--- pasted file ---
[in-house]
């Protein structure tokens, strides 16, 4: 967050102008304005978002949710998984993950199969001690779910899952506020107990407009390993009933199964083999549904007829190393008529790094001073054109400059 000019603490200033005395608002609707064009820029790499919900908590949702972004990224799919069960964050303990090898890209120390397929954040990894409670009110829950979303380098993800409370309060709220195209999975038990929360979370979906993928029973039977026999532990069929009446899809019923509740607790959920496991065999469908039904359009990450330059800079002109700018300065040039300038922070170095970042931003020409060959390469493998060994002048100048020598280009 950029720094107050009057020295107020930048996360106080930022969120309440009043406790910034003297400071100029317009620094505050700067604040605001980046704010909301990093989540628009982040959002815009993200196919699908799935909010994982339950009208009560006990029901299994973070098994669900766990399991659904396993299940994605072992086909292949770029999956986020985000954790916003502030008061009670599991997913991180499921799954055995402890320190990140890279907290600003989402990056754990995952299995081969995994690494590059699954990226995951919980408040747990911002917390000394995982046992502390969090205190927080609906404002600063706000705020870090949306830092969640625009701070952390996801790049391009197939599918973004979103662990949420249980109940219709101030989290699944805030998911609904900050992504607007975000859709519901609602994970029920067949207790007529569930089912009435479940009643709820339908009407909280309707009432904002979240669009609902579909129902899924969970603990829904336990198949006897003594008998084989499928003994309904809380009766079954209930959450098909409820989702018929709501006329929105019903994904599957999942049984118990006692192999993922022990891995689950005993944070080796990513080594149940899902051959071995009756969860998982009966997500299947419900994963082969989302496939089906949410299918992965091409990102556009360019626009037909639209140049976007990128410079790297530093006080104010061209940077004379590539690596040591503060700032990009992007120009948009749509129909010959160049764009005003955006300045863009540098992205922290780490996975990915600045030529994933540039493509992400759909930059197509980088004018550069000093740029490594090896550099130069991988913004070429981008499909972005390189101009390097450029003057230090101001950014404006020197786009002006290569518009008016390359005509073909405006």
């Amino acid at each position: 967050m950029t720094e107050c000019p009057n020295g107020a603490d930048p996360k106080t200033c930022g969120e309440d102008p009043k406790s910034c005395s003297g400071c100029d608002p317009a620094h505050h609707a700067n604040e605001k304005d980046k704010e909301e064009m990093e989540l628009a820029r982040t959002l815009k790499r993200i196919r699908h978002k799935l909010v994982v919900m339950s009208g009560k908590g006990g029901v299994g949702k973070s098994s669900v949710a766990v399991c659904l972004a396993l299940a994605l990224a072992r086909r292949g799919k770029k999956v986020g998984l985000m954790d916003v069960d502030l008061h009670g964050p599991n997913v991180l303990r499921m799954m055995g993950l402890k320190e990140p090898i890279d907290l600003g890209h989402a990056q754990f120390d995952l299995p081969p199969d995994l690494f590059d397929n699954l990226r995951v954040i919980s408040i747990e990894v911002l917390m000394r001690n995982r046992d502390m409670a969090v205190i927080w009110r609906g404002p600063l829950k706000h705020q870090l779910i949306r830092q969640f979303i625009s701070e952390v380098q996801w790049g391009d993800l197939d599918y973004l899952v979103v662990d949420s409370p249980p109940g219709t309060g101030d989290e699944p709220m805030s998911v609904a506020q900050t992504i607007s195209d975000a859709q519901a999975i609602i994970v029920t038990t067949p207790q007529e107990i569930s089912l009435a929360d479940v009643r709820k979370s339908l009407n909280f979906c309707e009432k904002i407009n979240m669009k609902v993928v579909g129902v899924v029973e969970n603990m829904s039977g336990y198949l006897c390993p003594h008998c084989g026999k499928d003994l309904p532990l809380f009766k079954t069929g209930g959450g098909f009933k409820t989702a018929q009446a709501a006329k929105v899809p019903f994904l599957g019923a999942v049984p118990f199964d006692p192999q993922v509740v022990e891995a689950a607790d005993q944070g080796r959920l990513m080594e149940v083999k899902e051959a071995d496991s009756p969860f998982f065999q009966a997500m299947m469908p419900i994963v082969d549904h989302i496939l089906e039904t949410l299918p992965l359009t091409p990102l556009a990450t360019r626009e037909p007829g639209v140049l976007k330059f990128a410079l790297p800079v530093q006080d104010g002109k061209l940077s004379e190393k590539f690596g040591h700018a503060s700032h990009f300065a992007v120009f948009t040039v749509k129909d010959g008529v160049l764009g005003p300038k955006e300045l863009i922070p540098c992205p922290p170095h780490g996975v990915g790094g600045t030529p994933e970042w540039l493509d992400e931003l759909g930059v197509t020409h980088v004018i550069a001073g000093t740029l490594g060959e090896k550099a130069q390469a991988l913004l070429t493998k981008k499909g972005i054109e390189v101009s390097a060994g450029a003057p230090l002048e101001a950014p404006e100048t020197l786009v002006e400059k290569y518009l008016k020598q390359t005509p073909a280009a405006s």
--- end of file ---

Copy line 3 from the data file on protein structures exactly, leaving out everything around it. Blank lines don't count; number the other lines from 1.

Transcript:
């Amino acid at each position: 967050m950029t720094e107050c000019p009057n020295g107020a603490d930048p996360k106080t200033c930022g969120e309440d102008p009043k406790s910034c005395s003297g400071c100029d608002p317009a620094h505050h609707a700067n604040e605001k304005d980046k704010e909301e064009m990093e989540l628009a820029r982040t959002l815009k790499r993200i196919r699908h978002k799935l909010v994982v919900m339950s009208g009560k908590g006990g029901v299994g949702k973070s098994s669900v949710a766990v399991c659904l972004a396993l299940a994605l990224a072992r086909r292949g799919k770029k999956v986020g998984l985000m954790d916003v069960d502030l008061h009670g964050p599991n997913v991180l303990r499921m799954m055995g993950l402890k320190e990140p090898i890279d907290l600003g890209h989402a990056q754990f120390d995952l299995p081969p199969d995994l690494f590059d397929n699954l990226r995951v954040i919980s408040i747990e990894v911002l917390m000394r001690n995982r046992d502390m409670a969090v205190i927080w009110r609906g404002p600063l829950k706000h705020q870090l779910i949306r830092q969640f979303i625009s701070e952390v380098q996801w790049g391009d993800l197939d599918y973004l899952v979103v662990d949420s409370p249980p109940g219709t309060g101030d989290e699944p709220m805030s998911v609904a506020q900050t992504i607007s195209d975000a859709q519901a999975i609602i994970v029920t038990t067949p207790q007529e107990i569930s089912l009435a929360d479940v009643r709820k979370s339908l009407n909280f979906c309707e009432k904002i407009n979240m669009k609902v993928v579909g129902v899924v029973e969970n603990m829904s039977g336990y198949l006897c390993p003594h008998c084989g026999k499928d003994l309904p532990l809380f009766k079954t069929g209930g959450g098909f009933k409820t989702a018929q009446a709501a006329k929105v899809p019903f994904l599957g019923a999942v049984p118990f199964d006692p192999q993922v509740v022990e891995a689950a607790d005993q944070g080796r959920l990513m080594e149940v083999k899902e051959a071995d496991s009756p969860f998982f065999q009966a997500m299947m469908p419900i994963v082969d549904h989302i496939l089906e039904t949410l299918p992965l359009t091409p990102l556009a990450t360019r626009e037909p007829g639209v140049l976007k330059f990128a410079l790297p800079v530093q006080d104010g002109k061209l940077s004379e190393k590539f690596g040591h700018a503060s700032h990009f300065a992007v120009f948009t040039v749509k129909d010959g008529v160049l764009g005003p300038k955006e300045l863009i922070p540098c992205p922290p170095h780490g996975v990915g790094g600045t030529p994933e970042w540039l493509d992400e931003l759909g930059v197509t020409h980088v004018i550069a001073g000093t740029l490594g060959e090896k550099a130069q390469a991988l913004l070429t493998k981008k499909g972005i054109e390189v101009s390097a060994g450029a003057p230090l002048e101001a950014p404006e100048t020197l786009v002006e400059k290569y518009l008016k020598q390359t005509p073909a280009a405006s």